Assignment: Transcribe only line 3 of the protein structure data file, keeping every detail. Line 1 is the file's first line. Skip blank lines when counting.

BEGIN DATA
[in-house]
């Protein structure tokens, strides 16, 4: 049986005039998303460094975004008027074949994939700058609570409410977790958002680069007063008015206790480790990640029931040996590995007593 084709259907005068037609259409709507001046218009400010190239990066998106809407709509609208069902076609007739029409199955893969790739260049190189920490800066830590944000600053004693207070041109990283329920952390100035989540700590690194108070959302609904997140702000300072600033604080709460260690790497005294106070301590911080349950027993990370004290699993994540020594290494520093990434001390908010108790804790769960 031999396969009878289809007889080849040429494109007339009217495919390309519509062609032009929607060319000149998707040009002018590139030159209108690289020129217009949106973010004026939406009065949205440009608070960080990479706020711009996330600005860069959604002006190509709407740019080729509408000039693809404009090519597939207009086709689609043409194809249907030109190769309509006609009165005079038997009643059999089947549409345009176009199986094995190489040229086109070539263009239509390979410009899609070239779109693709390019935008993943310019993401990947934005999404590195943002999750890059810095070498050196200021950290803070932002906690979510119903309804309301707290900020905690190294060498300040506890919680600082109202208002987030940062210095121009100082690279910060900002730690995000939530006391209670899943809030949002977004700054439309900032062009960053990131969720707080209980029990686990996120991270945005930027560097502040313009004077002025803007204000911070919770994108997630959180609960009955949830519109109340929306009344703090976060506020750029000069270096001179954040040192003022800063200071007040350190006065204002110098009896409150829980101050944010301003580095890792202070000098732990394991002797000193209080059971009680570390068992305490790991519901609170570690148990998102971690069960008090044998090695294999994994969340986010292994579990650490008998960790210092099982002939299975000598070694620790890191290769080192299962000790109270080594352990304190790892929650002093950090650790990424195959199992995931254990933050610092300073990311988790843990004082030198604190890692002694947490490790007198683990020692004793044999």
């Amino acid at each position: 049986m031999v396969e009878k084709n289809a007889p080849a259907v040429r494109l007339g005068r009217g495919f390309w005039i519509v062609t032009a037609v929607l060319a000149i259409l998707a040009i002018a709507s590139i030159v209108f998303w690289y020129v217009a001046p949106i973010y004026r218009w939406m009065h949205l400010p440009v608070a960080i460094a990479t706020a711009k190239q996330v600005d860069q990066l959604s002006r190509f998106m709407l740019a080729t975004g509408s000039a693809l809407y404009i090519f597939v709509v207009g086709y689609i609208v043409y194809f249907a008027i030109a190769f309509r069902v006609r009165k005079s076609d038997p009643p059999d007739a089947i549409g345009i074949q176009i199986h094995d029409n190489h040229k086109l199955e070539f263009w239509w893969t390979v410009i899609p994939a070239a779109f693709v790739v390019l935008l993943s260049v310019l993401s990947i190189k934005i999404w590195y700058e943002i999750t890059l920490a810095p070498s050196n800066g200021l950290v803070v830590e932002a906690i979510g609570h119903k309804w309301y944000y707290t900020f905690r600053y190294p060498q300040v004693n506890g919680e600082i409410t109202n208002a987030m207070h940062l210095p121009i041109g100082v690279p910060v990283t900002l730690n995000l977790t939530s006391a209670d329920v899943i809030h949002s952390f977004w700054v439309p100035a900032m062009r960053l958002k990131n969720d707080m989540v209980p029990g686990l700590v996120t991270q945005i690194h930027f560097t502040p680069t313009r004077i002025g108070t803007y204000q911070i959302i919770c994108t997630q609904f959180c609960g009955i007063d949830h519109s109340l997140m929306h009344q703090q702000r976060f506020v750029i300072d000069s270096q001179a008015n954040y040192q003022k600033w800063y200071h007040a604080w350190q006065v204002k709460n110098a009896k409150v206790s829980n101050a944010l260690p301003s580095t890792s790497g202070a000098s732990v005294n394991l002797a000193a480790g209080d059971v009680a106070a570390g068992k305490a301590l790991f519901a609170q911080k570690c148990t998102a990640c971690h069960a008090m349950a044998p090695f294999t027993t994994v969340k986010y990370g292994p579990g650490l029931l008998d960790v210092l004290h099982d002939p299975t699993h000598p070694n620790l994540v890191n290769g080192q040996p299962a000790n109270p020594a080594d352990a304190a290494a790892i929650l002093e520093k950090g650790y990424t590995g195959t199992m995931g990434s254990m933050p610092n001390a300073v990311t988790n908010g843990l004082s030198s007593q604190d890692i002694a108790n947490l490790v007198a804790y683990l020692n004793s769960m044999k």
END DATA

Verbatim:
């Amino acid at each position: 049986m031999v396969e009878k084709n289809a007889p080849a259907v040429r494109l007339g005068r009217g495919f390309w005039i519509v062609t032009a037609v929607l060319a000149i259409l998707a040009i002018a709507s590139i030159v209108f998303w690289y020129v217009a001046p949106i973010y004026r218009w939406m009065h949205l400010p440009v608070a960080i460094a990479t706020a711009k190239q996330v600005d860069q990066l959604s002006r190509f998106m709407l740019a080729t975004g509408s000039a693809l809407y404009i090519f597939v709509v207009g086709y689609i609208v043409y194809f249907a008027i030109a190769f309509r069902v006609r009165k005079s076609d038997p009643p059999d007739a089947i549409g345009i074949q176009i199986h094995d029409n190489h040229k086109l199955e070539f263009w239509w893969t390979v410009i899609p994939a070239a779109f693709v790739v390019l935008l993943s260049v310019l993401s990947i190189k934005i999404w590195y700058e943002i999750t890059l920490a810095p070498s050196n800066g200021l950290v803070v830590e932002a906690i979510g609570h119903k309804w309301y944000y707290t900020f905690r600053y190294p060498q300040v004693n506890g919680e600082i409410t109202n208002a987030m207070h940062l210095p121009i041109g100082v690279p910060v990283t900002l730690n995000l977790t939530s006391a209670d329920v899943i809030h949002s952390f977004w700054v439309p100035a900032m062009r960053l958002k990131n969720d707080m989540v209980p029990g686990l700590v996120t991270q945005i690194h930027f560097t502040p680069t313009r004077i002025g108070t803007y204000q911070i959302i919770c994108t997630q609904f959180c609960g009955i007063d949830h519109s109340l997140m929306h009344q703090q702000r976060f506020v750029i300072d000069s270096q001179a008015n954040y040192q003022k600033w800063y200071h007040a604080w350190q006065v204002k709460n110098a009896k409150v206790s829980n101050a944010l260690p301003s580095t890792s790497g202070a000098s732990v005294n394991l002797a000193a480790g209080d059971v009680a106070a570390g068992k305490a301590l790991f519901a609170q911080k570690c148990t998102a990640c971690h069960a008090m349950a044998p090695f294999t027993t994994v969340k986010y990370g292994p579990g650490l029931l008998d960790v210092l004290h099982d002939p299975t699993h000598p070694n620790l994540v890191n290769g080192q040996p299962a000790n109270p020594a080594d352990a304190a290494a790892i929650l002093e520093k950090g650790y990424t590995g195959t199992m995931g990434s254990m933050p610092n001390a300073v990311t988790n908010g843990l004082s030198s007593q604190d890692i002694a108790n947490l490790v007198a804790y683990l020692n004793s769960m044999k």